An analysis of Mr Trump’s hiring policies by The Atlantic magazine in March claimed his White House has named twice as many men as women to appointed positions.
It stated that just 33 per cent of Mr Trump’s appointees are women, compared to 47 per cent of the US national workforce. The current incarnation of Mr Trump’s 16-strong cabinet includes only three women.
Turnberry’s six-page report into pay - a mandatory requirement under new equality legislation - also highlighted the difficulties Mr Trump’s firm has encountered in hiring staff, despite the fact it is one of the country’s most high profile golf resorts.
Trump Turnberry’s management concede that they have struggled to fulfil its recruitment goals due to the enclave’s “geographical isolation” on the South Ayrshire coastline, a problem that has led to it trying to hire staff directly from local schools and colleges.
The data in its gender pay report was based on payroll records from April last year.
Neither Trump Turnberry nor the Trump Organisation responded to The Scotsman’s enquiries.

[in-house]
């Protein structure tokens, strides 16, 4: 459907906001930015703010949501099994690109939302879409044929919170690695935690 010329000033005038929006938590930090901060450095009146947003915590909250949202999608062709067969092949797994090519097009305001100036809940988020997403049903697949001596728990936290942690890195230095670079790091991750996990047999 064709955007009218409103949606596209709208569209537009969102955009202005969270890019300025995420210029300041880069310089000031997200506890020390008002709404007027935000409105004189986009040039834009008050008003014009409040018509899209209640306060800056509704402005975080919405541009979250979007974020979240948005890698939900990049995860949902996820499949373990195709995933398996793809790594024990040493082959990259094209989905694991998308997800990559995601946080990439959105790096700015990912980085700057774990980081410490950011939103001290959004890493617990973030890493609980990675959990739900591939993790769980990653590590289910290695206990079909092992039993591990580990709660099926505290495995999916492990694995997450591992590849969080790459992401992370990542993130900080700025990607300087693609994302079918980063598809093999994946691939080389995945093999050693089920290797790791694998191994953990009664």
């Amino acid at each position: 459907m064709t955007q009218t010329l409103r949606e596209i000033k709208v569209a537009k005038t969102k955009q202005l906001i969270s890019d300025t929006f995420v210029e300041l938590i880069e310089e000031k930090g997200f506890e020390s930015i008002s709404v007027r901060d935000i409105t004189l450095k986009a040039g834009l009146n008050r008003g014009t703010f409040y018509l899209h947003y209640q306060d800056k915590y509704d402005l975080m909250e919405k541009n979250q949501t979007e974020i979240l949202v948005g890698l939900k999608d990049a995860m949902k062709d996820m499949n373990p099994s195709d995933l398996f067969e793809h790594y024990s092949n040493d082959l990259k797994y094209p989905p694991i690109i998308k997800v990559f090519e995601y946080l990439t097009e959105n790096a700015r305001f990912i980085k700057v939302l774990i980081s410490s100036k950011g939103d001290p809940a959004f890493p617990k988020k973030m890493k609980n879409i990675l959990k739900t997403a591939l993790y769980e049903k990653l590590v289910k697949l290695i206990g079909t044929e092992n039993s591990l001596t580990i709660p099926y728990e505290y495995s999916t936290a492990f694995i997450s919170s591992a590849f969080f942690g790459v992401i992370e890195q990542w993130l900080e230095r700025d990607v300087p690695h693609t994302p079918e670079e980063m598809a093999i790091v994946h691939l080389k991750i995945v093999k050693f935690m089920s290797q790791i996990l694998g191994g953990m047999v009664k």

According to the most recent accounts filed with Companies House by Trump Turnberry’s parent company, SLC Turnberry, it employs 313 staff, with a total wage bill of £5.3m. It is currently advertising to fill 25 vacancies.
Mr Trump’s other Scottish resort, Trump International Golf Links in Aberdeenshire, employs just 93 people, including Sarah Malone, the executive-vice president.
Under the Equality Act 2010 (Gender Pay Gap Information) Regulations 2017, employers with 250 or more employees must publish and report specific figures about their gender pay gap.
Organisations with less than 250 employees can publish the data voluntarily but are not obliged to do so.